Objective: We conducted this study to genetically characterize dual infection in individuals demonstrating a dual serological profile. Methods: All subjects were first evaluated by immunoblot for antibody reactivity to the major viral antigens for HIV-1 and HIV-2. Sera were judged to be dual-seropositive if they reacted with strong and equal intensity with the envelope antigens of both HIV-1 and HIV-2 and were confirmed with type-specific recombinant env peptides. We used nested polymerase chain reaction (PCR) to amplify proviral gag and env sequence from peripheral blood mononuclear cell (PBMC) DNA from HIV-1- and HIV-2-infected individuals. Positive amplification was detected after Southern blot hybridization. Results: Plasmid dilution and mixing showed equivalent sensitivity of HIV-1 and HIV-2 primers that was not altered by heterologous target sequences. The DNA PCR showed 100% sensitivity and specificity for detection of monotypic HIV infection. Serologically defined HIV-dual reactives were evaluated by this assay, with 100% detection in female sex workers (21 out of 21), but only 38.5% detection (five out of 13) in hospitalized patients; all being HIV-1 positive only. The lack of HIV-2 proviral signal was significantly correlated with low CD4+ lymphocyte counts (P value = 0.04). Conclusion: The results suggest that HIV dual infection may not be a static condition. Levels of HIV-2 may decrease with disease progression or sequester in tissue reservoirs; our results may also suggest that HIV-1 effectively overgrows HIV-2 in the dually exposed host individual.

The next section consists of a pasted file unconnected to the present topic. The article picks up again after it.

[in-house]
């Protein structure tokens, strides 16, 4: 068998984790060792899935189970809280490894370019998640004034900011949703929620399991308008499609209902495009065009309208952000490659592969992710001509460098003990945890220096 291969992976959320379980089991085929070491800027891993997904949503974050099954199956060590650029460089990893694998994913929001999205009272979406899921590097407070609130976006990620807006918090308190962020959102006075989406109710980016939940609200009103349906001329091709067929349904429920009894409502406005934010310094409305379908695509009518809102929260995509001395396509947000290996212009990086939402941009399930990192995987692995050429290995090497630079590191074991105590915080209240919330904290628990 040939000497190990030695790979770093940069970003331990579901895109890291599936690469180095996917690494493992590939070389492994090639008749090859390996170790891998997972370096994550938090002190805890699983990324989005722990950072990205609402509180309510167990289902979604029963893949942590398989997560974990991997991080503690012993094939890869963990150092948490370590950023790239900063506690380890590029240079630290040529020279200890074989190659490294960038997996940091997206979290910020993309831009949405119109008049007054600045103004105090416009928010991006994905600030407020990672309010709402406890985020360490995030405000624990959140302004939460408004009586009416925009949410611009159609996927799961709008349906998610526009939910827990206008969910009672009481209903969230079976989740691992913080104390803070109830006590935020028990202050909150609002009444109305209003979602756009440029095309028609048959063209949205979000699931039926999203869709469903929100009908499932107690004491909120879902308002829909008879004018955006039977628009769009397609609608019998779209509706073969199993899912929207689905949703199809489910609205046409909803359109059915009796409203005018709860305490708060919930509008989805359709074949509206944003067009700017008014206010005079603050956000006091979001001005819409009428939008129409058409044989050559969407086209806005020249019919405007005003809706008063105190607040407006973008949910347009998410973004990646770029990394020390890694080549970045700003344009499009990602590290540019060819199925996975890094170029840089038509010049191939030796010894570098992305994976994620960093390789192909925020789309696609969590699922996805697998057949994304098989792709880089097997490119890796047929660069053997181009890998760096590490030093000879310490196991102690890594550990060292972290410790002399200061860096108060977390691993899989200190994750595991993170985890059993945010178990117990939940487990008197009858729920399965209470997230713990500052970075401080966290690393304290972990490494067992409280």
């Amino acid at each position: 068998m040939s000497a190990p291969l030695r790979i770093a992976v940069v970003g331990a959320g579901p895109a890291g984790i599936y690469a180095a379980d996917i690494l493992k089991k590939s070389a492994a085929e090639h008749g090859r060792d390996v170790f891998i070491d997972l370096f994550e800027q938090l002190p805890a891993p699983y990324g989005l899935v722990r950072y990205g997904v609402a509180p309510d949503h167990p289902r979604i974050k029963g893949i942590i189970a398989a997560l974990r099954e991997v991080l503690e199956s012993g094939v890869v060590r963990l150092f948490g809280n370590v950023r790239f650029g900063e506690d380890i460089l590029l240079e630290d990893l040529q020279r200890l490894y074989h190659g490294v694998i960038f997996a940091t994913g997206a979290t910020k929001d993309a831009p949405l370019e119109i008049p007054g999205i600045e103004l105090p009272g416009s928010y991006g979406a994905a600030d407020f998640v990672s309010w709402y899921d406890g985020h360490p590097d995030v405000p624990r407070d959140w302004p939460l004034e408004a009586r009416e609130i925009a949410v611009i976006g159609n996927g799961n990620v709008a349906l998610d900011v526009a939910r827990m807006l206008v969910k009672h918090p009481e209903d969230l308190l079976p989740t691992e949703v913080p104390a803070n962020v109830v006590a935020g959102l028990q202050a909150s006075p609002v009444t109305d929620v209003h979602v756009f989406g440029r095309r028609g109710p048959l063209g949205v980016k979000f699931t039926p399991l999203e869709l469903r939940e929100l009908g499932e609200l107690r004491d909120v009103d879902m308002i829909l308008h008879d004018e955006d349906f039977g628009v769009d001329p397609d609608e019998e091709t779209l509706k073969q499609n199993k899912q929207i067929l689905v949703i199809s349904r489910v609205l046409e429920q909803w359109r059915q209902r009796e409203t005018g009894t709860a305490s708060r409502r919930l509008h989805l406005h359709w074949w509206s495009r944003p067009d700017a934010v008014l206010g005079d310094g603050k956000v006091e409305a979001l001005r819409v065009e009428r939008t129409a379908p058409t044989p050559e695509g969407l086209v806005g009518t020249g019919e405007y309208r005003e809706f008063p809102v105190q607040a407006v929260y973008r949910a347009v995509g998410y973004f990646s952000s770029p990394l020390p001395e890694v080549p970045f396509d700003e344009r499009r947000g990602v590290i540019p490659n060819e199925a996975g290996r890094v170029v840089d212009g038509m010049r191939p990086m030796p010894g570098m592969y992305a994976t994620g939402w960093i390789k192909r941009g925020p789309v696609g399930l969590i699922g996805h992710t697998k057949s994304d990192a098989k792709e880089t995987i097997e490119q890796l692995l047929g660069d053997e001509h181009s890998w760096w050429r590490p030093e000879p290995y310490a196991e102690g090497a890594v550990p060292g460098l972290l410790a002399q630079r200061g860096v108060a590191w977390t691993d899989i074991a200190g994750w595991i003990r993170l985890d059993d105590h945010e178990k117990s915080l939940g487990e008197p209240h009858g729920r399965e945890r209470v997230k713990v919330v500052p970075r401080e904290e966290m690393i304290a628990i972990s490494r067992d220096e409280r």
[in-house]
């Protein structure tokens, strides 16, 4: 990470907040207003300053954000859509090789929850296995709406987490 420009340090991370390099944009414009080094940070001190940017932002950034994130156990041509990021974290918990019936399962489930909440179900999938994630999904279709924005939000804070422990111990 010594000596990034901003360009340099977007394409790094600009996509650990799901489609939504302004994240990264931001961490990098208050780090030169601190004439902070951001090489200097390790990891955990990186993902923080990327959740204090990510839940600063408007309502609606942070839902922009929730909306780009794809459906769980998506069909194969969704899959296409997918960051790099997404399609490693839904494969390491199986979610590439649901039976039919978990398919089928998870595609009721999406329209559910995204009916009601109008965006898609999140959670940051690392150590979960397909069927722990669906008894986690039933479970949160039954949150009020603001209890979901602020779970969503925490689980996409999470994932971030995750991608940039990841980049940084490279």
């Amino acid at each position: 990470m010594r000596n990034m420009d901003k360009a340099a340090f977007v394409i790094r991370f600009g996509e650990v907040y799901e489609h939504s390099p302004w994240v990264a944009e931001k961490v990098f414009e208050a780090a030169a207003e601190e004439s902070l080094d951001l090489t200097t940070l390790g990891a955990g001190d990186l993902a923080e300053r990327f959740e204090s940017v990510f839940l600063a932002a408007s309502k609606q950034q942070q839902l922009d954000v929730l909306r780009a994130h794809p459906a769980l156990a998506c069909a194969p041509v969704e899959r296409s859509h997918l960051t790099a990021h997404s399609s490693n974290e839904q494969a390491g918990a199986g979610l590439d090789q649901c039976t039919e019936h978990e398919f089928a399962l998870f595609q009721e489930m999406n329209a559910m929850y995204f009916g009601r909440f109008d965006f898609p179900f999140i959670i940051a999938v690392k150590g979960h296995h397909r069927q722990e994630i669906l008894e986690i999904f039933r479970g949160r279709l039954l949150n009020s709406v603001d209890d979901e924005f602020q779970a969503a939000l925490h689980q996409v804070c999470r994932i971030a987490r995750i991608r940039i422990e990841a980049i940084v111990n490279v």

All Science Journal Classification (ASJC) codes
- Infectious Diseases
- Immunology and Allergy
- Dual infection
- Nested polymerase chain reaction